Ravensthorpe AMOK Island
I first came to Ravensthorpe when I was twenty-two. I originally just came to town for a year to help my Dad out.
He’s an earthworks contractor and had the tender to build the airport for the Ravensthorpe nickel mine. And then one night at the pub, he introduced me to my husband.
I was born in Mount Barker, grew up in Narrogin, and then studied engineering and surveying in Kalgoorlie. My husband grew up here. He’s a farmer, so when I married him, I moved out onto his family farm and I’ve lived there since. We farm twenty thousand acres north of Ravensthorpe. We have sheep, wheat, canola, barley, a few cows. I do the bookwork, or whatever’s necessary. We’ve got three children. So we’re busy with them, and I’m currently the Deputy Shire President. I wanted to represent the younger demographic. My husband grew up here, went away to school and he’s come back to the farm. There are a lot of other second generation farmers that are doing the same thing. They are coming back, they’re married, they’re having kids and they’re wanting to see things progress in their hometown.
My life here wasn’t really planned, it just sort of happened. It’s a bit testing sometimes. It’s a bit crazy: there’s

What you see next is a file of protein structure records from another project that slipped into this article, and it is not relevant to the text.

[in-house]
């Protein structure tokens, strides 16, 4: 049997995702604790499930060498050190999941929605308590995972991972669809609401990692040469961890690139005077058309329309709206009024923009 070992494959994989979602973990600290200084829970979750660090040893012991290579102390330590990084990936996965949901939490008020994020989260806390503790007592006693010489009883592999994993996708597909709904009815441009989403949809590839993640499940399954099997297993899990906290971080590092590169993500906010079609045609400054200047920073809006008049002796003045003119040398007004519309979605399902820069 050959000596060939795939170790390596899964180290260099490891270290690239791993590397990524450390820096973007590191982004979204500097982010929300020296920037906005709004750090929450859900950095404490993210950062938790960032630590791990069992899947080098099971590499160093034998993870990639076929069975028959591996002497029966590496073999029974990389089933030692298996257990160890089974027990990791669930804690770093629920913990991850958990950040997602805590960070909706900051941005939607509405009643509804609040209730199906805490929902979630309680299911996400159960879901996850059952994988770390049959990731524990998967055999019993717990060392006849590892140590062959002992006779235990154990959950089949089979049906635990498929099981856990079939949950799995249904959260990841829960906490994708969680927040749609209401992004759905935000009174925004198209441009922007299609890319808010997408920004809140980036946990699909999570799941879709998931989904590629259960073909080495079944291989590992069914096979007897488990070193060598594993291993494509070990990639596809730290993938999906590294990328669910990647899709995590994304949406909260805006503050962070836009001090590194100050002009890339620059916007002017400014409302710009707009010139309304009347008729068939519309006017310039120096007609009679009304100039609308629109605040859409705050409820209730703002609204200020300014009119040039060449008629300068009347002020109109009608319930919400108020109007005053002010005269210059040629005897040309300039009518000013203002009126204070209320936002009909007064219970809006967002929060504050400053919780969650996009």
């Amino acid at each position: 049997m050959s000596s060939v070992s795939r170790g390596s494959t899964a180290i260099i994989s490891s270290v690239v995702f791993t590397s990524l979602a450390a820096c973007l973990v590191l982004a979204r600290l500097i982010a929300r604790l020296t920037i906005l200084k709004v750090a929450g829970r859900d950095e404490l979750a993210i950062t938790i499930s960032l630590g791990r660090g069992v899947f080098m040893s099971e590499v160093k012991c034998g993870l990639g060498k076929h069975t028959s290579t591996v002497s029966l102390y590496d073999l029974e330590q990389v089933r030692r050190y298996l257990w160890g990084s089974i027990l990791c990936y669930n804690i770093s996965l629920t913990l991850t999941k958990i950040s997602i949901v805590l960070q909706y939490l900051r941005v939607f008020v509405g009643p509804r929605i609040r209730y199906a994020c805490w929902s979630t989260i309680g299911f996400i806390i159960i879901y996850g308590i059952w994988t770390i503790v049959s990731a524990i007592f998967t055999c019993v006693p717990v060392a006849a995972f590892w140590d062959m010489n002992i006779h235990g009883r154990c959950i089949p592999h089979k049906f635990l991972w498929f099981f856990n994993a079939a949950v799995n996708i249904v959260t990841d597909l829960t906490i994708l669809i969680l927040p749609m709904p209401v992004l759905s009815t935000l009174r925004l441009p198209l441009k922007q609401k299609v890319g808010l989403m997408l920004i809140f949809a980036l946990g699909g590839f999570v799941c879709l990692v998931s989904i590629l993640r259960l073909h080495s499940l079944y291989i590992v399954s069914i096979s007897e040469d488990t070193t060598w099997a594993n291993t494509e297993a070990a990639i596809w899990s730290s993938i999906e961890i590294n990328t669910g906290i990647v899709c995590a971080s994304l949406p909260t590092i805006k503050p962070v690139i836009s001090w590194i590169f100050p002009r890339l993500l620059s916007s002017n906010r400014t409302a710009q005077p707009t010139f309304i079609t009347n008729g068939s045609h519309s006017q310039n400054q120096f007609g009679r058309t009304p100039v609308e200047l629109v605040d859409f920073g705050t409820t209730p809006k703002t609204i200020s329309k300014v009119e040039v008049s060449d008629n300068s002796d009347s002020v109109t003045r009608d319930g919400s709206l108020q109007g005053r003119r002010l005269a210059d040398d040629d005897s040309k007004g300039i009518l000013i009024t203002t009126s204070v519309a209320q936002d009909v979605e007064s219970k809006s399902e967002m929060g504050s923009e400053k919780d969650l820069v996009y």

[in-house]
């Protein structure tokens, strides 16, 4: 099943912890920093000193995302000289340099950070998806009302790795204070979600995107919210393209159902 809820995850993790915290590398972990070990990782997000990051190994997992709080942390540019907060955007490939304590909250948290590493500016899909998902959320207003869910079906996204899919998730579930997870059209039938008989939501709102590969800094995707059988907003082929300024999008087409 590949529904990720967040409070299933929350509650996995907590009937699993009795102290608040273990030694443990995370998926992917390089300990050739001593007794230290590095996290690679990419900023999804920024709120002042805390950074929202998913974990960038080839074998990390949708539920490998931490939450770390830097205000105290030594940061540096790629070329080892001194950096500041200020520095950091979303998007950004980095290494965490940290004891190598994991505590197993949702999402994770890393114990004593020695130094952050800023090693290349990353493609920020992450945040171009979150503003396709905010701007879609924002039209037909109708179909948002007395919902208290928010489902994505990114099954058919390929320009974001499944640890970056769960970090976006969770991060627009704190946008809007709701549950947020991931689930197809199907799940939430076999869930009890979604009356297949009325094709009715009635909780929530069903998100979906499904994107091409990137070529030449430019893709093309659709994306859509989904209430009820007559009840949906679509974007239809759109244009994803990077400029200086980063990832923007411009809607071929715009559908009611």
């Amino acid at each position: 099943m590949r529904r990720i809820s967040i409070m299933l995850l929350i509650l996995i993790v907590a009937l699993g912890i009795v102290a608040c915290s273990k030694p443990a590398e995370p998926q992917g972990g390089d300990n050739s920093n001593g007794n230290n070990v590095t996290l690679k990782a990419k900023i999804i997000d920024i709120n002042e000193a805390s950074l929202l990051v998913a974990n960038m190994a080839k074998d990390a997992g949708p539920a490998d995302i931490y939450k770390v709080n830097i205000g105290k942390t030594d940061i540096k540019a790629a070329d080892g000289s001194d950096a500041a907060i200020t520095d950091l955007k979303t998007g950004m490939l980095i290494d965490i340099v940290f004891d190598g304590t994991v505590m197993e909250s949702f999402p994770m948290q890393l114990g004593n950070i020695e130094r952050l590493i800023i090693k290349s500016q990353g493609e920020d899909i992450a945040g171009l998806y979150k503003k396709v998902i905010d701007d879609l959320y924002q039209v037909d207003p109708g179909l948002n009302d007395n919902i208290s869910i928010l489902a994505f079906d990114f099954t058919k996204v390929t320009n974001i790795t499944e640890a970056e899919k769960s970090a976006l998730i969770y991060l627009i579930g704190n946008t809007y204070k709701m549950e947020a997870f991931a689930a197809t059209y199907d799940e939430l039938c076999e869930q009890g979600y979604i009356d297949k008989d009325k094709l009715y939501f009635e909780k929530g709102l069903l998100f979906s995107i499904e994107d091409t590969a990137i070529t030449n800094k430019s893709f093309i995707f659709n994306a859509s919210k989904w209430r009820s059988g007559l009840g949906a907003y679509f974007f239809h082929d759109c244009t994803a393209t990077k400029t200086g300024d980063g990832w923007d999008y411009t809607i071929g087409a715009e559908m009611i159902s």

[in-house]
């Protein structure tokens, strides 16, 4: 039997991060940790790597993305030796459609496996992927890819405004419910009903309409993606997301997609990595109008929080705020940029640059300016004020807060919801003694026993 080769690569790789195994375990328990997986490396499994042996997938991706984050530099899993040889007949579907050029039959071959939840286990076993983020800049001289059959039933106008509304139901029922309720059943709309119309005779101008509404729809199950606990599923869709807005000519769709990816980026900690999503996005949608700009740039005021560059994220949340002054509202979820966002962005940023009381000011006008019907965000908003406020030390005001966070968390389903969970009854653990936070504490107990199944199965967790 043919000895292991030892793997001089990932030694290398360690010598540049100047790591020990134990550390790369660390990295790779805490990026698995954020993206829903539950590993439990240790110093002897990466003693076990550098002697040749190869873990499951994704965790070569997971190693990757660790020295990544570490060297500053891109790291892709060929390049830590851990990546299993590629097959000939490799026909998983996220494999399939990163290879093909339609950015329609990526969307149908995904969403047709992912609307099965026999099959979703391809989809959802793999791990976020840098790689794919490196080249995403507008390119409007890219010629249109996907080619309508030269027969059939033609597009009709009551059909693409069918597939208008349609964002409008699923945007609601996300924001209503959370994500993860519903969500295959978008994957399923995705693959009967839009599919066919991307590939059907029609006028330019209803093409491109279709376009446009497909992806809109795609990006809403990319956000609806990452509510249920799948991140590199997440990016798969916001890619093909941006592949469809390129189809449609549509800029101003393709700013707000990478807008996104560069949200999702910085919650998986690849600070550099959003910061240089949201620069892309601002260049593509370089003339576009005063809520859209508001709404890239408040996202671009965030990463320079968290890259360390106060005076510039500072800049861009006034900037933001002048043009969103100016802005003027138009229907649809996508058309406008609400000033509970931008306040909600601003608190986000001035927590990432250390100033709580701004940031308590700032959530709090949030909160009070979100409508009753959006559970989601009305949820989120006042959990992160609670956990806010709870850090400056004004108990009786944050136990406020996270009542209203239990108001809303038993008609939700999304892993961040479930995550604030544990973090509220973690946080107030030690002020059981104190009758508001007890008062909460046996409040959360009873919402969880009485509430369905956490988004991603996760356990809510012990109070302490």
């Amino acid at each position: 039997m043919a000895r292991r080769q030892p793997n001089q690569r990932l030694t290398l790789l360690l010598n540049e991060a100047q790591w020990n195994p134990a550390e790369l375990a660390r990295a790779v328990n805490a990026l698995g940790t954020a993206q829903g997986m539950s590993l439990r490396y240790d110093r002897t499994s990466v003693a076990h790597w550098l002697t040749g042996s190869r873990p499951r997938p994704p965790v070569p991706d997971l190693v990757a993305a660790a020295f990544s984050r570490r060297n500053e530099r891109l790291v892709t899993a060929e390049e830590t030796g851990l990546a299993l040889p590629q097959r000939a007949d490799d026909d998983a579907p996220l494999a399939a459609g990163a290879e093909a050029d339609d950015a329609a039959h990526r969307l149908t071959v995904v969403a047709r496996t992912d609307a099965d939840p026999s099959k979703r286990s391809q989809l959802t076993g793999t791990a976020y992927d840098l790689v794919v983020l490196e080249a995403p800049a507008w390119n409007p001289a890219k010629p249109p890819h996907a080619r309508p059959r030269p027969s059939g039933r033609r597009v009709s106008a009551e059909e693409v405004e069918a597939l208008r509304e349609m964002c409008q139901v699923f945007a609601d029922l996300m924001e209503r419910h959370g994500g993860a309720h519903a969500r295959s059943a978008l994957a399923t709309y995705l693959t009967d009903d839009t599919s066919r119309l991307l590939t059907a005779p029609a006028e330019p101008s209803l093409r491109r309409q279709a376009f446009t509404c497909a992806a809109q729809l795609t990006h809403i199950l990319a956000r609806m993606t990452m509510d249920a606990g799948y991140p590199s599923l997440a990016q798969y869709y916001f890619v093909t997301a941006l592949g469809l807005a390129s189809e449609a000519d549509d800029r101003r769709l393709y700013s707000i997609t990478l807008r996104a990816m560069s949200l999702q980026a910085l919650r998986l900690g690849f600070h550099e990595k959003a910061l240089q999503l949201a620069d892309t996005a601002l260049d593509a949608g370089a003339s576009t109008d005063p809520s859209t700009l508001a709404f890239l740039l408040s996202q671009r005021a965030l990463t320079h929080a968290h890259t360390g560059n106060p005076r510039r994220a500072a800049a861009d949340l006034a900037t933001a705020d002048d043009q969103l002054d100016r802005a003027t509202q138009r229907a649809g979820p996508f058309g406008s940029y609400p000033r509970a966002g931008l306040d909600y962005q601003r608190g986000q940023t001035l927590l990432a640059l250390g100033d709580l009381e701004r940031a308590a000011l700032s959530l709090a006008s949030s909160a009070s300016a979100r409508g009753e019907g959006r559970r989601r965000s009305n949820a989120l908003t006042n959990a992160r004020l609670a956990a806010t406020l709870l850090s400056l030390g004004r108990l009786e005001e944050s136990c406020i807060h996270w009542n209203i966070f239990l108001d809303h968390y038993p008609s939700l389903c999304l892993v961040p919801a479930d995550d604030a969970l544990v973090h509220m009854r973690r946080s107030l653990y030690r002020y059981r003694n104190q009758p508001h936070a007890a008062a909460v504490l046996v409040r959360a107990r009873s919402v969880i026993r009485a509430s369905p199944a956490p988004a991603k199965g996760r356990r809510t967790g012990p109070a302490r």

lunches for the kids, Council emails and meetings, farm bookwork, and one day sort of rolls into the next. I remember first coming to town thinking “what am I doing?” We were driving down the main street, and I said to Dad “why would we do this?” He said, “I’ve got this big job; it’s a good place, and once you settle in you’ll be fine.” But I’d just come from the city and I was thinking: “where do you shop? Where do you even buy underwear?!” Now I don’t think I’d probably live anywhere else. It’s a pretty close-knit community. The winter sports is a good thing to
get involved in, and you meet so many people from the surrounding towns of Lake King and Hopetoun. The towns, in one sense, progress with the mines. When BHP were here, they did a lot of development, and a lot of their workers lived in Hopetoun. It’s a bit similar with Galaxy; they try and push for their staff to live in Ravensthorpe so they can be part of the community. I think if the farmers weren’t here, this’d just be a pretty sleepy little town. It’s the farmers that have been here for a long time, and they support the local businesses, through the ups and downs of the mines, and do what they can.
When Galaxy shut down a few years back, it was just the locals that would be in the pub for the odd beer and a takeaway dinner on a Sunday night. It goes in waves, but I think the local people here are the backbone of town. We’re not really solely relying on the mines for business, which is good. It’s a pretty unique place in that you have
agriculture bordering onto a mine site, and then the town site. Until you stay a while, you don’t actually realise how nice it can be here, and that’s what I found when I first came. You can’t judge a book by its cover in one sense, because you don’t really know until you settle in and get to know the character of the town: it’s the people that make the town. The wildflowers, the spring festival, the Ravensthorpe Range up Floater Road, the Archer Lookout, the beaches in Hopetoun, and the people.